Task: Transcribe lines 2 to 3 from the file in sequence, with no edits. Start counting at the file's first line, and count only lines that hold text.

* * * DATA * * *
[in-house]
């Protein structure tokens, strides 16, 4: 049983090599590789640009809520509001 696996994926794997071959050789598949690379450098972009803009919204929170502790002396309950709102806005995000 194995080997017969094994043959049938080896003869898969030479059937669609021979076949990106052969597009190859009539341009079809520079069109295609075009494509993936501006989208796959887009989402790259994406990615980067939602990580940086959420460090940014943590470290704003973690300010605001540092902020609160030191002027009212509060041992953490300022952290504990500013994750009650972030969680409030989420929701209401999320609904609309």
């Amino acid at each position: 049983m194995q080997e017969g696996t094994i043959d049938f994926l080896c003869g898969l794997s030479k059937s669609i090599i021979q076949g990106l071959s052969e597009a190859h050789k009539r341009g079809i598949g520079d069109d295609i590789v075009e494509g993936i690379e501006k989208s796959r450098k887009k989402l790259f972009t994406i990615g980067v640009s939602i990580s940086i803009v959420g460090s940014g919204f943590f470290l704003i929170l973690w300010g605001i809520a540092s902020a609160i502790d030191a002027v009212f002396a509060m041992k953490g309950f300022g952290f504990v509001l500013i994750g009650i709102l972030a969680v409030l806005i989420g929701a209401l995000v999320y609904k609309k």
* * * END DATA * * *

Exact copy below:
């Protein structure tokens, strides 16, 4: 049983090599590789640009809520509001 696996994926794997071959050789598949690379450098972009803009919204929170502790002396309950709102806005995000 194995080997017969094994043959049938080896003869898969030479059937669609021979076949990106052969597009190859009539341009079809520079069109295609075009494509993936501006989208796959887009989402790259994406990615980067939602990580940086959420460090940014943590470290704003973690300010605001540092902020609160030191002027009212509060041992953490300022952290504990500013994750009650972030969680409030989420929701209401999320609904609309």
């Amino acid at each position: 049983m194995q080997e017969g696996t094994i043959d049938f994926l080896c003869g898969l794997s030479k059937s669609i090599i021979q076949g990106l071959s052969e597009a190859h050789k009539r341009g079809i598949g520079d069109d295609i590789v075009e494509g993936i690379e501006k989208s796959r450098k887009k989402l790259f972009t994406i990615g980067v640009s939602i990580s940086i803009v959420g460090s940014g919204f943590f470290l704003i929170l973690w300010g605001i809520a540092s902020a609160i502790d030191a002027v009212f002396a509060m041992k953490g309950f300022g952290f504990v509001l500013i994750g009650i709102l972030a969680v409030l806005i989420g929701a209401l995000v999320y609904k609309k």